Think wireless headphones can't deliver the same sound as your beloved studio cans? Think again. Based on the company's revered HD 600 series, these Sennheiser RS 220 Wireless Headphones ($600) use an uncompressed digital signal sent over a 2.4 GHz connection to maintain fidelity up to 300 feet away, while analog, coaxial digital, and optical digital inputs in the included transmitter and recharging dock ensure that no matter the source, the RS 220s will play nice.
Looking for some good-sounding yet stylish headphones to replace your device's pitiful pack-ins? These Audio-Technica EarSuit Headphones ($250) should do the trick. Available exclusively in Japan, they feature 40mm CCAW drivers, high-grade aluminum housing for solid acoustics, a unique swing mechanism on either end of the headband that lets you place the earpieces right where you want them, and a flat black cord.
Want to bask in the lush bass of Beats, but find the bright, highly-visible plastic bodies a little too flashy? Say hello to Beats Executive Headphones ($TBA). As the name might suggest, the Executive skips the plastic for a decidedly more high-end look, with brushed metal finishes on the lower stems and earcups and fine leather on the band — black and silver are the only colors you'll find — while still offering the active noise cancellation and crisp, full audio that you'd expect. Coming soon, or just as soon as Dr. Dre gives the "hell yeah" thumbs-up.
Looking for a new set of reference-quality cans? These Audio-Technica 50th Anniversary Headphones ($1,400) should suffice. Created to celebrate the company's golden anniversary, they feature Asada Hokkaido cherry wood housing with an Echizen traditional Japanese lacquer finish, 53mm drivers built with stronger magnetics than previous models, special lambskin earpads for exceptional comfort during long listening sessions, and a gold 1/4" plug that'll look great plugged into the matching Headphone Amplifier ($2,900).
One of the worst things about headphones and earphones — whether they're top of the line multi-drivers or the ubiquitous white pack-ins that come with iPods — is trying to untangle the cord when it's time to put them on. Moshi Moonrock Earphones ($40) take care of this by arriving in a smooth, stone-shaped package that acts as a cord organizer and also protects the stems. Of course, they sound good too, thanks to high-efficiency Neodymium drivers, and thanks to the in-line mic and remote, you won't need to pull them out of your ears just to take a call.
You'd expect high-end headphones to be a little expensive - and you wouldn't be wrong. Sporting proprietary drivers, these Audeze LCD-2 Headphones ($1,000) are designed with pure audio reproduction in mind, and with their thin film diaphragms, push-pull neodymium magnetic structure, Carribean Rosewood oldies, and lambskin leather sloped earpads, they don't disappoint. [Scouted by Mike]
Whether you're performing a live set or simply listening to one on your phone, V-Moda M-80 Headphones ($230) will have you covered. Powered by finely-tuned 40mm dual-diaphragm drivers, the M-80s use the V-Port V3 system to provide plenty of passive noise isolation, and also offer up a high-end metal, memory foam, and microfiber suede build, two Kevlar-reinforced cables — one with a three-button remote and mic — and a hard included carrying case.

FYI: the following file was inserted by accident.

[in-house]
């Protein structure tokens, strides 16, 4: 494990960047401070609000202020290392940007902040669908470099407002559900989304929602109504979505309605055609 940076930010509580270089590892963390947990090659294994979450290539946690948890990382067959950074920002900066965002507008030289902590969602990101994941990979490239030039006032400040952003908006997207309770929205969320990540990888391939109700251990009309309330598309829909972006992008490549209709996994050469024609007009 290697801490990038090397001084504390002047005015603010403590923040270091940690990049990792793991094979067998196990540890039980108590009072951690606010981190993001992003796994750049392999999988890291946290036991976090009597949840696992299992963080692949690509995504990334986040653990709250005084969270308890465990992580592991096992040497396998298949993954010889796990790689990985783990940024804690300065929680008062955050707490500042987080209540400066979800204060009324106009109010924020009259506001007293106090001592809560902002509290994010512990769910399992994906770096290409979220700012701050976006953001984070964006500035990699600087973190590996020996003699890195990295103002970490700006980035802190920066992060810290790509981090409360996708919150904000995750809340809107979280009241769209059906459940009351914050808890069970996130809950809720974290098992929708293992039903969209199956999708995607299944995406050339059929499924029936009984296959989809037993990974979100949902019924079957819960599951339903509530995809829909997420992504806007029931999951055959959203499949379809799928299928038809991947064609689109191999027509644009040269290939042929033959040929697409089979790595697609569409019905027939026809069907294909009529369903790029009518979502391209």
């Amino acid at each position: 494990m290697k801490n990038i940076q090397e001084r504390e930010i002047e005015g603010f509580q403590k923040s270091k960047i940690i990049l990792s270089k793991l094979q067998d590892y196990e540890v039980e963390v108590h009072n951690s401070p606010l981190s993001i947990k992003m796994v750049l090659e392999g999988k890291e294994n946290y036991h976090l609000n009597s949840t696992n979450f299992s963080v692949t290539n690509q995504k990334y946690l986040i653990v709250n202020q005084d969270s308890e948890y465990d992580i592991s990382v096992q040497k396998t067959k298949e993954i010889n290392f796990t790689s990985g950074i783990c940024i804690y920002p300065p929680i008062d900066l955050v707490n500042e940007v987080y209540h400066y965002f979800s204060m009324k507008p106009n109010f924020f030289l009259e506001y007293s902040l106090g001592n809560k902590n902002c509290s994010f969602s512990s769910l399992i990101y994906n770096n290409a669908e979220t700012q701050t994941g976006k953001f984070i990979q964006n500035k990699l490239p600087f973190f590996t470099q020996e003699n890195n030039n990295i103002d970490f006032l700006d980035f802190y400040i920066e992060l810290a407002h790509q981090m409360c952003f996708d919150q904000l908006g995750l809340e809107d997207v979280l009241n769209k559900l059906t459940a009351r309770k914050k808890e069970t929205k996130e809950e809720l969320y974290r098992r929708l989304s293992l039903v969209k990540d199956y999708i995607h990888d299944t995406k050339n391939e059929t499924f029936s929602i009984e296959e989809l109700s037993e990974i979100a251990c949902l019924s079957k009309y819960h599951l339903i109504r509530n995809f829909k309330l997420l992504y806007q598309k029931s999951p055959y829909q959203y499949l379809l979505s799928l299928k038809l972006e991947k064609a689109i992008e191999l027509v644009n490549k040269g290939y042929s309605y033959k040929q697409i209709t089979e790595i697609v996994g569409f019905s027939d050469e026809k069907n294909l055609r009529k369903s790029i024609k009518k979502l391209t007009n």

Beat the constant buzz of public transport with Klipsch Mode Headphones ($350). These new noise-cancelling cans offer up to 45 hours of active cancelling on just one battery, and feature 40mm woofers, 15mm tweeters, two included cloth cables, leather ear cups, a foldable design, and high-end styling that won't leave you looking overly dorky on your next transatlantic flight.
Not content making airship-inspired speaker systems, B&W is setting its sights on a new frontier — your ear canals. These new Bowers & Wilkins C5 Headphones ($180) feature a Secure Loop cabling feature that helps keep things in place, a Micro Porous Filter for a more rich, expansive sound, tungsten weighting on the inner casing that helps the buds to stay securely in your ears, and an in-line remote and mic to let you take calls and change tracks without pulling your device out of your pocket.
Incase is well known for its minimalist design tendencies, so it's no surprise that the company's new Incase Headphones ($TBA) are so subdued. Sporting monochrome black bodies with lime green accents, the new collection includes Sonic Over Ear, Reflex On Ear, Pivot On Ear and Capsule In Ear models, and feature shapes designed to fit your head as well as speakers designed to sound as balanced and natural as possible — sorry, bassheads.
Listening to music while running, training, or doing a host of other sporting activities is a given — and so is the disgusting crud that can build up on your earphones thanks to sweat and grime. Pioneer Washable Earphones ($60) help you easily take care of this problem, thanks to their IPX7 International Protection Rating that makes them waterproof to one meter, and therefore completely washable. Other features include an in-ear design, four included pairs of tips, 9mm drivers, and a gold-plated 3.5mm plug.
Designed for DJs, the Nixon RPM Headphones ($200) blend hefty electronics with simple, oversized-looking aesthetics that wouldn't look out of place in a cartoon — and we mean that in a good way. Highlights include custom 40mm drivers, articulating joints, gel-filled ear cushions, an interlocking coiled cable, and an additional iPhone-compatible cable with remote and mic for those times when you have to listen to something other than music.